Leah Raby – Facilitator
University of Phoenix
Innovation, Design and Creativity
For the initial paper of the course the concepts of innovation, design and creativity will be compared and contrasted as noted in the course syllabus. Each term will be defined based on the definitions as suggested in our course required readings for week one and the business implications of each term shall be presented for consideration.
Brown, Hewitt and Morris (2002) define innovation as “the generic term for the successful exploitation of new ideas.” In the competitive global economic environment of today businesses that have any intention of maintaining or increasing current market share must successfully implement the concept of innovation as presented. Successful businesses may not be solely responsible for the creation of a new idea, yet in order to profit from the concept must play a primary role in implementing the idea into the consumer base for profit.
As a supplement to the week one text reading is an article entitled The Innovation Sandbox in which the author, Prehalad (2006), introduces the analogy of innovation as a sandbox where innovation is represented as a “fairly complex, free-form exploration and even playful experimentation within extremely fixed specified constraints.”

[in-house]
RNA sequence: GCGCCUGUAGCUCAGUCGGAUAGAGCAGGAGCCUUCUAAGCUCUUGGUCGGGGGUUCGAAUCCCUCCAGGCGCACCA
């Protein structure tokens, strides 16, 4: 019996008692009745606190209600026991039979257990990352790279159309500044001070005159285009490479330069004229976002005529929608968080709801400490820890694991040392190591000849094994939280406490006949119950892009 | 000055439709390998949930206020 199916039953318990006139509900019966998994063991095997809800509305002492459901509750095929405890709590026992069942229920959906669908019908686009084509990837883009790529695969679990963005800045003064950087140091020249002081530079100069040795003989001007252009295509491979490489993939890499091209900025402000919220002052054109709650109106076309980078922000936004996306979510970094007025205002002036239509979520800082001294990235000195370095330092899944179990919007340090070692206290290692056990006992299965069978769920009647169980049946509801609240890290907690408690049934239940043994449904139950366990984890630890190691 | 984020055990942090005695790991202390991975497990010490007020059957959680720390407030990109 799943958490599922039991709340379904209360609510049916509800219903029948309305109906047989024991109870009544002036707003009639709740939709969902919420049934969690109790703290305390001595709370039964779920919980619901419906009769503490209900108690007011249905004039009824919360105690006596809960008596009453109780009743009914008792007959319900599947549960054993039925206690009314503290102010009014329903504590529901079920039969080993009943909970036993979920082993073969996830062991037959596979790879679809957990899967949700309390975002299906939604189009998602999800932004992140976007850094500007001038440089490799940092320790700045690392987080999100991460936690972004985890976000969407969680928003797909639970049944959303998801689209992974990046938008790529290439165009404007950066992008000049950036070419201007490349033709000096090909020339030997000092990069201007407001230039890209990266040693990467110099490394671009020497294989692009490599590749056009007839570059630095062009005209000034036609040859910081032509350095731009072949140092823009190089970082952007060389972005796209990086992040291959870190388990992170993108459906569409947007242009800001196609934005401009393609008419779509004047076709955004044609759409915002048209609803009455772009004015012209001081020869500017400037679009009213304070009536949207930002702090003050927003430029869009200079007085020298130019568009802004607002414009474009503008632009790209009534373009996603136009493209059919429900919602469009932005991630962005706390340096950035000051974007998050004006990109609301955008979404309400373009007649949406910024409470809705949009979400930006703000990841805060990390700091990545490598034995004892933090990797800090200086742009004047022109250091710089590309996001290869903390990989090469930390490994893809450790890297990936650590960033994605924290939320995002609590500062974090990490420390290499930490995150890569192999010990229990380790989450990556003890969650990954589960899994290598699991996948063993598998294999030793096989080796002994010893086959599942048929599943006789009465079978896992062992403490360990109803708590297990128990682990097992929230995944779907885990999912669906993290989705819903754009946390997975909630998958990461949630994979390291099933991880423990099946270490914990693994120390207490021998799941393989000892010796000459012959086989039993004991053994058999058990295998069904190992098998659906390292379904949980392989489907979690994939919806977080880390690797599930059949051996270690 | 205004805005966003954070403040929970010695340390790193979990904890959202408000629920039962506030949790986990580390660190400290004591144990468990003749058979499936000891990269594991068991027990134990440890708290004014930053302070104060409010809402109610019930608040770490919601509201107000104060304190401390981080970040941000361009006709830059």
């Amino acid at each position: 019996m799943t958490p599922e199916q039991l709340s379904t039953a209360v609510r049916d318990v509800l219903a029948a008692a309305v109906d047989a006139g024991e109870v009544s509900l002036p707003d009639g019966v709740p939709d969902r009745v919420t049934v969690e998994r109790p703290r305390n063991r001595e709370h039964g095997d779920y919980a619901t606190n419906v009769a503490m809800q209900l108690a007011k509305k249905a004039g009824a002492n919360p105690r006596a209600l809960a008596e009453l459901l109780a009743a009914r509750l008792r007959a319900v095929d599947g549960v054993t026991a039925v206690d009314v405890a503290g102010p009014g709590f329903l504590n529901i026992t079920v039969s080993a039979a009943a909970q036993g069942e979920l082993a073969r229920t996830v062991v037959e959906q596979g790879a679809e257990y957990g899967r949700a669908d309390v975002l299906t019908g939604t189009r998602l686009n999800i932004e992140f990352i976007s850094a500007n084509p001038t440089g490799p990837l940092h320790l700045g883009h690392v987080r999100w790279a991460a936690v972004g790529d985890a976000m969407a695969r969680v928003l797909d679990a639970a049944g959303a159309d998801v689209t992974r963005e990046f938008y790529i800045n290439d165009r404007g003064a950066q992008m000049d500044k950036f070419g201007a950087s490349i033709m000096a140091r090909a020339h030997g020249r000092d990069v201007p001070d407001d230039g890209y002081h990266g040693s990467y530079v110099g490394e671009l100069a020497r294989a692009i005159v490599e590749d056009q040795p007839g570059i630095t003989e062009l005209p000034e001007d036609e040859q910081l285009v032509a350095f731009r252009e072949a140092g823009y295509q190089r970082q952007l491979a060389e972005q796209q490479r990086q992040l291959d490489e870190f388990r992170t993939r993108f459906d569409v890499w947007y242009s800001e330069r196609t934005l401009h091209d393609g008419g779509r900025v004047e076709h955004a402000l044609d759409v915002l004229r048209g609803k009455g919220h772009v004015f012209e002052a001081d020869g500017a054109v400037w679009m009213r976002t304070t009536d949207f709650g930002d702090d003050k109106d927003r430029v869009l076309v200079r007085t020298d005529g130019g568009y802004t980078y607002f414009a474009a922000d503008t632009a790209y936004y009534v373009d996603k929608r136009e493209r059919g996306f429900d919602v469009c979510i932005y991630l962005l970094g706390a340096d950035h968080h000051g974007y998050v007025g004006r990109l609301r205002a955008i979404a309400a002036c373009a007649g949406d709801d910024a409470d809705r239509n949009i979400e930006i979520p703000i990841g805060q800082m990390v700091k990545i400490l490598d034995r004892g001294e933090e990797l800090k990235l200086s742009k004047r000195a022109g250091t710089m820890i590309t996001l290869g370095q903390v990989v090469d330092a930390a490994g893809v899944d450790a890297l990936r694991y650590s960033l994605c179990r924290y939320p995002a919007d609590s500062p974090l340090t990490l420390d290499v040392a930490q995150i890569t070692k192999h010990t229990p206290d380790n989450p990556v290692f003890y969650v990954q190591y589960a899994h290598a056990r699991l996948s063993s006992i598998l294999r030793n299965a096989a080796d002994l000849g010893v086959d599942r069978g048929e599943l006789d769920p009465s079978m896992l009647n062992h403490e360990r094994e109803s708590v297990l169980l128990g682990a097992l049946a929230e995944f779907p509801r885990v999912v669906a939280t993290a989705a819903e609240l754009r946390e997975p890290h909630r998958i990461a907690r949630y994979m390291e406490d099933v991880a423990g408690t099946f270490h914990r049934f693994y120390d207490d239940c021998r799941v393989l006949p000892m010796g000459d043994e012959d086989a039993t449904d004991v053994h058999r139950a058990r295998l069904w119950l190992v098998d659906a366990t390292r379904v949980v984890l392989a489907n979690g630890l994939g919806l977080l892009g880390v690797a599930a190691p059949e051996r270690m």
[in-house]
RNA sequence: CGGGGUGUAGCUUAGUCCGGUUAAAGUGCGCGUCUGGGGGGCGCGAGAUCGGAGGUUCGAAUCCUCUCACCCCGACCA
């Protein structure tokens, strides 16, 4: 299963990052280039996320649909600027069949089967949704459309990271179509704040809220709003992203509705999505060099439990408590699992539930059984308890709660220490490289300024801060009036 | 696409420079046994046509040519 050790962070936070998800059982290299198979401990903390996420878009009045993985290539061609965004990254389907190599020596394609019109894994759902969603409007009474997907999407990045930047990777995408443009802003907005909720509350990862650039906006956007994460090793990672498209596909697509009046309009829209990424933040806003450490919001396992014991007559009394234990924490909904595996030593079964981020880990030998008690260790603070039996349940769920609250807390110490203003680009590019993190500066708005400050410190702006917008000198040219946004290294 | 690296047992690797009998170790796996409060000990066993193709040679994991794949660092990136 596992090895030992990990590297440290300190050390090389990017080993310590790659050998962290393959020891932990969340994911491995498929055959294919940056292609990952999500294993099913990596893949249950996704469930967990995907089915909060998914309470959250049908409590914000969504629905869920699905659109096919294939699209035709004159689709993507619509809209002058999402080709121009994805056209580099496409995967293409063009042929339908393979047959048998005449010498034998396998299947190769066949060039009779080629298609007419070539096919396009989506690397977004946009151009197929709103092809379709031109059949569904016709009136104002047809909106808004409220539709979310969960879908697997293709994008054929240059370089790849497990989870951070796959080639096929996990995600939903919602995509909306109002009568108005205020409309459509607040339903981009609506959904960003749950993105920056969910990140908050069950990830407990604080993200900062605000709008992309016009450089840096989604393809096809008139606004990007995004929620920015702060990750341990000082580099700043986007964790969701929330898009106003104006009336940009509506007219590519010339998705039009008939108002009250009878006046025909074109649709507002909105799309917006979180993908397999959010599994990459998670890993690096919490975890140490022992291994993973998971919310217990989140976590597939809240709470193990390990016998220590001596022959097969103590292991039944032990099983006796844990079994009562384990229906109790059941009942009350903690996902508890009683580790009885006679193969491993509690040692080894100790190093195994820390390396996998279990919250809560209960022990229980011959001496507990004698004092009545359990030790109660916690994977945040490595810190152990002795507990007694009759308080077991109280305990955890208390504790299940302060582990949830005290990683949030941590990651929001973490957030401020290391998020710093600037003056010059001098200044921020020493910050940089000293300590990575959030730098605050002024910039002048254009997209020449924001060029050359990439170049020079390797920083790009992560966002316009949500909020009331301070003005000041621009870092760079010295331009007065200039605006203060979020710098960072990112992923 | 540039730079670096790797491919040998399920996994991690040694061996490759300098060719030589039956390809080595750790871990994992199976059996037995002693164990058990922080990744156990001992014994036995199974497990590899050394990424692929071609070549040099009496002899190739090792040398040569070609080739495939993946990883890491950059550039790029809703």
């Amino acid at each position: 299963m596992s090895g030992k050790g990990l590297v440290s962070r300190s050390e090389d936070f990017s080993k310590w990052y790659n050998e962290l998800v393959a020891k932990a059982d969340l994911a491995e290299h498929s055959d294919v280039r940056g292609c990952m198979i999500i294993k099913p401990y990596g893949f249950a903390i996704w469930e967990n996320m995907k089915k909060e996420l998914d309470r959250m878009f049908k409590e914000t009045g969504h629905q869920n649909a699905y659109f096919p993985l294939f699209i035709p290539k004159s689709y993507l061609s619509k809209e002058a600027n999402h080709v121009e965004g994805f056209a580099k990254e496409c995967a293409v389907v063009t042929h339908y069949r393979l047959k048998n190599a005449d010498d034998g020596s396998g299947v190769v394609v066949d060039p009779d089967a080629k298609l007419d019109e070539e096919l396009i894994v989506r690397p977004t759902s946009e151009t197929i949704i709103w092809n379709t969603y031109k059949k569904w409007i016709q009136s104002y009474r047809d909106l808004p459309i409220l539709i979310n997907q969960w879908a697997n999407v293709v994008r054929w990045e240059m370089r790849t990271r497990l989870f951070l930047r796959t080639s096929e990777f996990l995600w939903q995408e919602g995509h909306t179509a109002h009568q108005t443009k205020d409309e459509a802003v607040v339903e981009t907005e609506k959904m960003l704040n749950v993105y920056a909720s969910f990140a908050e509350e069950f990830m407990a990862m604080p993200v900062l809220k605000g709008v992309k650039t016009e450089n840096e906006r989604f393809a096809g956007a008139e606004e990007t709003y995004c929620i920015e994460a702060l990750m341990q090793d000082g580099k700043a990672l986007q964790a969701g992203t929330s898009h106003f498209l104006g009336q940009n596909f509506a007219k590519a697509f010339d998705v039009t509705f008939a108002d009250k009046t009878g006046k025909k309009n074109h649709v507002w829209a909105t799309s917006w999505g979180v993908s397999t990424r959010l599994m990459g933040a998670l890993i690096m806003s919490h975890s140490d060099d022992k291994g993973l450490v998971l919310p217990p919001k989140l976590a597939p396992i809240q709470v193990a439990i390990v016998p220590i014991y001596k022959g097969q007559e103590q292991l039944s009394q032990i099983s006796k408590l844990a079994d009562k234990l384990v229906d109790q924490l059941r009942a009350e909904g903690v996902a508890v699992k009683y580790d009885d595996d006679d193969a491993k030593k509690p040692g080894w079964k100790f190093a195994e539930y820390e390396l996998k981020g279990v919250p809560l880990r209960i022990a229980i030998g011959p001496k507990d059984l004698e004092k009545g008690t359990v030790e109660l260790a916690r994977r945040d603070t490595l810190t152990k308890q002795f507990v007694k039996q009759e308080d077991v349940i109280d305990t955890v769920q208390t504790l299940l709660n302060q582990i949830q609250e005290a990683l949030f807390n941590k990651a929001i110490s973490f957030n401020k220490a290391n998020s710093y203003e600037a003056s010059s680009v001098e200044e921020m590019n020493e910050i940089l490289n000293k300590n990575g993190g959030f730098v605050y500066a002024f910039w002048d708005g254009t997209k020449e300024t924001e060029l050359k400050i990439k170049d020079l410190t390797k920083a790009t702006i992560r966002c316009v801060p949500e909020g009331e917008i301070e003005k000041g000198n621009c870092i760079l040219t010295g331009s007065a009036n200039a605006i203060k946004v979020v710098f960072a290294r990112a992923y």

The author of our primary text presents a clear concept of how design relates to the processes of innovation and creativity. As defined by von Stamm (2003), “design is the conscious decision-making process by which information (an idea) is transformed into an outcome, by it tangible (product) or intangible (service).” From this definition one can see just how closely related the concept of innovation and design is to any industry.
Whether or not design contributes to the success of a product and a company’s performance is critically influenced by management’s attitude towards it (von Stamm, 2003). As presented in our week one readings the process of...